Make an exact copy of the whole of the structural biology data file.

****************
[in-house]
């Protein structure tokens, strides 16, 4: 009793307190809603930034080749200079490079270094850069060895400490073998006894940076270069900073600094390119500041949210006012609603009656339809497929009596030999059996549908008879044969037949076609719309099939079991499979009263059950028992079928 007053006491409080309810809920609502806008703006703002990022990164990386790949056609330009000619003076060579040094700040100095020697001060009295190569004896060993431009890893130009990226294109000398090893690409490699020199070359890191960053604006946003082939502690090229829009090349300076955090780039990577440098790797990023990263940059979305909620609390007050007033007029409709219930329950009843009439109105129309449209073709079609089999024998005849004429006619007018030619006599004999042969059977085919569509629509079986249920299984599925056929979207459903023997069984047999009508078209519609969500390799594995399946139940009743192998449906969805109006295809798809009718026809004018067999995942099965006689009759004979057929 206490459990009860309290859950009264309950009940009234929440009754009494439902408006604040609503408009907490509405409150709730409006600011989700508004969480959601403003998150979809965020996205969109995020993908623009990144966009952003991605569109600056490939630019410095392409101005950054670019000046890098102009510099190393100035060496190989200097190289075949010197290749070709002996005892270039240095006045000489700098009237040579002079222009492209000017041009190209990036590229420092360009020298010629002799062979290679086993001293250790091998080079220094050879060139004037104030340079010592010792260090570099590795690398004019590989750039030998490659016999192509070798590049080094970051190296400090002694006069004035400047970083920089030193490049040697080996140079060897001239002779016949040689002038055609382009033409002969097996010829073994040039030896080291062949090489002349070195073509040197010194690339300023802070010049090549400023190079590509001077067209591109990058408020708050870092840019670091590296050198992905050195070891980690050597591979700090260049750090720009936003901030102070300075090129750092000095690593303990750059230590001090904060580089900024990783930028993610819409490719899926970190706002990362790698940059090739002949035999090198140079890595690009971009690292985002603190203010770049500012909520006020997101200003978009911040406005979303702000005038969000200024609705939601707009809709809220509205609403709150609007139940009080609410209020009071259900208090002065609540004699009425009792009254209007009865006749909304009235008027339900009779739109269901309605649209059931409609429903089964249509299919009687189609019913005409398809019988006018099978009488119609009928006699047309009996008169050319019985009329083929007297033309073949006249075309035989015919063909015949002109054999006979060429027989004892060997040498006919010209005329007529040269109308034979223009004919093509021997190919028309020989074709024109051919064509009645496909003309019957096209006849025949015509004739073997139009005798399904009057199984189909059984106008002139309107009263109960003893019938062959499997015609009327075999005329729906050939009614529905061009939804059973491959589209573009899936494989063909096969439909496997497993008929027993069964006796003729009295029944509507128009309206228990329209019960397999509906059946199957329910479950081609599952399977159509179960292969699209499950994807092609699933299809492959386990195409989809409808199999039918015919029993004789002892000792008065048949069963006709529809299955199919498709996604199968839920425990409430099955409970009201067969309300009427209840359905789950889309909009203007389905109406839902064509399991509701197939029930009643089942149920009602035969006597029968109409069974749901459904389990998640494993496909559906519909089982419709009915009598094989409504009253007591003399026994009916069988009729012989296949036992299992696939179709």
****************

[in-house]
């Protein structure tokens, strides 16, 4: 009793307190809603930034080749200079490079270094850069060895400490073998006894940076270069900073600094390119500041949210006012609603009656339809497929009596030999059996549908008879044969037949076609719309099939079991499979009263059950028992079928 007053006491409080309810809920609502806008703006703002990022990164990386790949056609330009000619003076060579040094700040100095020697001060009295190569004896060993431009890893130009990226294109000398090893690409490699020199070359890191960053604006946003082939502690090229829009090349300076955090780039990577440098790797990023990263940059979305909620609390007050007033007029409709219930329950009843009439109105129309449209073709079609089999024998005849004429006619007018030619006599004999042969059977085919569509629509079986249920299984599925056929979207459903023997069984047999009508078209519609969500390799594995399946139940009743192998449906969805109006295809798809009718026809004018067999995942099965006689009759004979057929 206490459990009860309290859950009264309950009940009234929440009754009494439902408006604040609503408009907490509405409150709730409006600011989700508004969480959601403003998150979809965020996205969109995020993908623009990144966009952003991605569109600056490939630019410095392409101005950054670019000046890098102009510099190393100035060496190989200097190289075949010197290749070709002996005892270039240095006045000489700098009237040579002079222009492209000017041009190209990036590229420092360009020298010629002799062979290679086993001293250790091998080079220094050879060139004037104030340079010592010792260090570099590795690398004019590989750039030998490659016999192509070798590049080094970051190296400090002694006069004035400047970083920089030193490049040697080996140079060897001239002779016949040689002038055609382009033409002969097996010829073994040039030896080291062949090489002349070195073509040197010194690339300023802070010049090549400023190079590509001077067209591109990058408020708050870092840019670091590296050198992905050195070891980690050597591979700090260049750090720009936003901030102070300075090129750092000095690593303990750059230590001090904060580089900024990783930028993610819409490719899926970190706002990362790698940059090739002949035999090198140079890595690009971009690292985002603190203010770049500012909520006020997101200003978009911040406005979303702000005038969000200024609705939601707009809709809220509205609403709150609007139940009080609410209020009071259900208090002065609540004699009425009792009254209007009865006749909304009235008027339900009779739109269901309605649209059931409609429903089964249509299919009687189609019913005409398809019988006018099978009488119609009928006699047309009996008169050319019985009329083929007297033309073949006249075309035989015919063909015949002109054999006979060429027989004892060997040498006919010209005329007529040269109308034979223009004919093509021997190919028309020989074709024109051919064509009645496909003309019957096209006849025949015509004739073997139009005798399904009057199984189909059984106008002139309107009263109960003893019938062959499997015609009327075999005329729906050939009614529905061009939804059973491959589209573009899936494989063909096969439909496997497993008929027993069964006796003729009295029944509507128009309206228990329209019960397999509906059946199957329910479950081609599952399977159509179960292969699209499950994807092609699933299809492959386990195409989809409808199999039918015919029993004789002892000792008065048949069963006709529809299955199919498709996604199968839920425990409430099955409970009201067969309300009427209840359905789950889309909009203007389905109406839902064509399991509701197939029930009643089942149920009602035969006597029968109409069974749901459904389990998640494993496909559906519909089982419709009915009598094989409504009253007591003399026994009916069988009729012989296949036992299992696939179709």